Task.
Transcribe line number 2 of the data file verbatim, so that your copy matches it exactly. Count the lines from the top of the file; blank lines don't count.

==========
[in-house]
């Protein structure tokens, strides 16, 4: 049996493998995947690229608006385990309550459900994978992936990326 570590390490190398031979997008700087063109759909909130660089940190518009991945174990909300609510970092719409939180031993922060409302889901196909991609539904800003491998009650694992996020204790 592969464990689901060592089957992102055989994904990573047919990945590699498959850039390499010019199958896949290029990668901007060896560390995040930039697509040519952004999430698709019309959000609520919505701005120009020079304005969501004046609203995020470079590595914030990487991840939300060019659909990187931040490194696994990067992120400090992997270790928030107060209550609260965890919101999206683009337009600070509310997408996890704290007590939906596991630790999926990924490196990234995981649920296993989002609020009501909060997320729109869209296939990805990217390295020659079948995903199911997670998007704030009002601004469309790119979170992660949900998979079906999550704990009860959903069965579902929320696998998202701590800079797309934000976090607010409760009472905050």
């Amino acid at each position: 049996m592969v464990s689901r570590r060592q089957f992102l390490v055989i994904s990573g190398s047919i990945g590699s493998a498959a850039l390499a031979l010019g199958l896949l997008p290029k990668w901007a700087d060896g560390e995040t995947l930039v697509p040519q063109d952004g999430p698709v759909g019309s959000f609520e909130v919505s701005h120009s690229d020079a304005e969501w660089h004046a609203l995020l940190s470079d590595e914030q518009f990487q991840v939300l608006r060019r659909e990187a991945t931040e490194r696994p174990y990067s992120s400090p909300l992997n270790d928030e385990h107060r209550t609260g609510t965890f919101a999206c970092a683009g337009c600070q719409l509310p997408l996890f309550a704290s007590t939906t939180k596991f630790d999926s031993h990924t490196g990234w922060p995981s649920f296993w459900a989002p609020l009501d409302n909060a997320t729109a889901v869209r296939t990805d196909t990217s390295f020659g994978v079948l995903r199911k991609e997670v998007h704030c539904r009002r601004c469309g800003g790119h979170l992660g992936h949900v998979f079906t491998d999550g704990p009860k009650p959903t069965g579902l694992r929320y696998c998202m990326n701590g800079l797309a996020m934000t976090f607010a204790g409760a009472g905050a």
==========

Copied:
């Protein structure tokens, strides 16, 4: 049996493998995947690229608006385990309550459900994978992936990326 570590390490190398031979997008700087063109759909909130660089940190518009991945174990909300609510970092719409939180031993922060409302889901196909991609539904800003491998009650694992996020204790 592969464990689901060592089957992102055989994904990573047919990945590699498959850039390499010019199958896949290029990668901007060896560390995040930039697509040519952004999430698709019309959000609520919505701005120009020079304005969501004046609203995020470079590595914030990487991840939300060019659909990187931040490194696994990067992120400090992997270790928030107060209550609260965890919101999206683009337009600070509310997408996890704290007590939906596991630790999926990924490196990234995981649920296993989002609020009501909060997320729109869209296939990805990217390295020659079948995903199911997670998007704030009002601004469309790119979170992660949900998979079906999550704990009860959903069965579902929320696998998202701590800079797309934000976090607010409760009472905050």